Market Risk management in investments fund industry (Part 1)
For the Risk Management is always a challenge to predict the specific market risks that the alternative fund industry will face in 2023, as they can be influenced by a variety of factors such as global economic conditions, political developments, and unforeseen events. However, some potential risks that the alternative fund industry may face in 2023 include increased regulation, changes in investor sentiment, and shifts in the performance of specific alternative asset classes. Additionally, geopolitical risks such as trade conflicts, political instability, and natural disasters can also have an impact on the alternative fund industry. It is important for alternative fund managers to stay informed and actively manage these risks in order to protect the value of their funds and provide stable returns for investors.
Manage the risk
There are several ways to manage market risk:
- One approach is to diversify investments across different asset classes and geographical regions. This can help spread risk and reduce the impact of any downturns in specific markets or sectors.
- Another approach is to use risk management tools such as derivatives, hedging, and insurance to protect against potential losses. For example, a fund manager may use options or futures contracts to hedge against changes in the value of a specific asset or index.
- Additionally, active management strategies such as regularly monitoring the performance of investments and making adjustments as needed can also help to manage risk. This could include re-balancing a portfolio to ensure that it remains diversified or selling positions that are underperforming.
It's also important to have a proper risk management framework in place, this would include, risk identification, measurement and monitoring, risk mitigation, and risk reporting. Overall, managing market risk in the alternative fund industry requires a combination of strategies and a thorough understanding of the current market conditions and potential risks. Fund managers should always be monitoring the market and taking actions to protect the value of their funds and provide stable returns for investors.
Approaches to evaluate the market risk
One of the most common used quantitative analysis techniques to compute market risk in the Alternative Investment Fund Management (AIFM) industry is Value-at-Risk (VaR) and Expected Shortfall (ES).
- VaR is a statistical measure that quantifies the potential loss of a portfolio over a given time horizon and with a certain level of confidence. It provides a "worst-case scenario" estimate of the potential loss and can be used to identify and manage market risks.
- ES, also known as Conditional VaR, is an extension of VaR. It is a risk measure that estimates the potential loss of a portfolio in the event that VaR is exceeded. In other words, it calculates the expected loss when a portfolio exceeds the VaR threshold. ES is considered to be a more robust risk measure than VaR because it takes into account the tail risk or the risk of extreme events that can have a significant impact on a portfolio.
Both VaR and ES can be calculated using different techniques, such as historical simulation, Monte Carlo simulation, and extreme value theory.
AIFM use VaR and ES, in combination with other risk management techniques, to evaluate the level of risk in a portfolio and make informed investment decisions. This includes setting risk limits, monitoring portfolio performance, and adjusting portfolio allocations as needed.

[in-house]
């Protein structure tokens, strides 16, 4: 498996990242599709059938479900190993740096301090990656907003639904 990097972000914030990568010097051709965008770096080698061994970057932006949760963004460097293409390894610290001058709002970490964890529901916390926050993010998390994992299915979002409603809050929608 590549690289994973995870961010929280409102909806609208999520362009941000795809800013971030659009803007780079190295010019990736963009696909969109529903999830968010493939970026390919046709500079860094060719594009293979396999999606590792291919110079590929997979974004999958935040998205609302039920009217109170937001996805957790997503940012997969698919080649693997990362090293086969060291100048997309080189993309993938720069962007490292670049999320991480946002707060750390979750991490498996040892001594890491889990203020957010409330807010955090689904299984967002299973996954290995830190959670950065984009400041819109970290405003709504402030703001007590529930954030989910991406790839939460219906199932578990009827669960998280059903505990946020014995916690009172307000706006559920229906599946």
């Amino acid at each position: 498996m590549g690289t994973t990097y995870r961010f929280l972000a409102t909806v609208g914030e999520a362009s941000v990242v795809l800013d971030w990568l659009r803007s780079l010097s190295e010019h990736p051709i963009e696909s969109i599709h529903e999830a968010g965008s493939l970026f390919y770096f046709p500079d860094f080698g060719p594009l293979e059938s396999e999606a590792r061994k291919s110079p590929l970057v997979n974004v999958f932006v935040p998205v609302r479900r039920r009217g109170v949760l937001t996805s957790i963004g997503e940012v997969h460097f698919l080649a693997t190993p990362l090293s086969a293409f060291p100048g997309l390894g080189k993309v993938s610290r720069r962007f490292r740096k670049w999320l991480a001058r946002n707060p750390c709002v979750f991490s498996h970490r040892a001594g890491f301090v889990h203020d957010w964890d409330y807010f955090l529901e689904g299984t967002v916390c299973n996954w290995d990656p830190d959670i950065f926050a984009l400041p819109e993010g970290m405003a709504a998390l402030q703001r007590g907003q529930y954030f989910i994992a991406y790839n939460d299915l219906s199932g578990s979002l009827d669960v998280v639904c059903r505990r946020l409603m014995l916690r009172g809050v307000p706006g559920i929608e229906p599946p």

It's important to note that, due to the nature of the Alternative Investment products, VaR and ES are not always sufficient to fully measure the risk of the portfolio, therefore, AIFM have to use a combination of other risk measures to have a more comprehensive view of the portfolio risk.
In addition to VaR and ES, AIFM may also use other risk management measures to evaluate the level of risk in a portfolio. These can include:
- Stress testing: simulating extreme market scenarios to identify potential vulnerabilities in a portfolio
- Correlation analysis: measuring the relationship between different assets in a portfolio
- Volatility analysis: measuring the variability of returns in a portfolio
- Value-at-Risk (VaR) and Expected Shortfall (ES) are not always directly applicable to Alternative Investment products, as these are usually illiquid and hard to value, therefore, AIFM may use other methods such as scenario analysis, sensitivity analysis, and gap analysis to evaluate the risk of the portfolio.
It's also important to note that the use of VaR and ES in AIFM is subject to regulatory oversight. AIFM are required to comply with the regulations set forth by the regulatory authorities, including the AIFMD in Europe, which include the use of risk management measures such as VaR and ES to ensure the safety and soundness of the funds.
Finally, effective communication with investors is also crucial in managing risk in AIFM. AIFM should keep investors informed of any changes to the fund's strategy or portfolio, as well as any risks that the fund is exposed to. This can help to build trust and confidence in the fund, even during times of market volatility.
Managing risk in AIFM requires a combination of techniques and an ongoing effort to stay informed and adapt to changing market conditions. VaR and ES are two commonly used risk management measures in AIFM, but they have to be combined with other risk measures, compliance with regulatory requirements and effective communication with investors. In Part 2 of this article, we`ll go through practical aspect of using VaR/ES in managing portfolio market risk.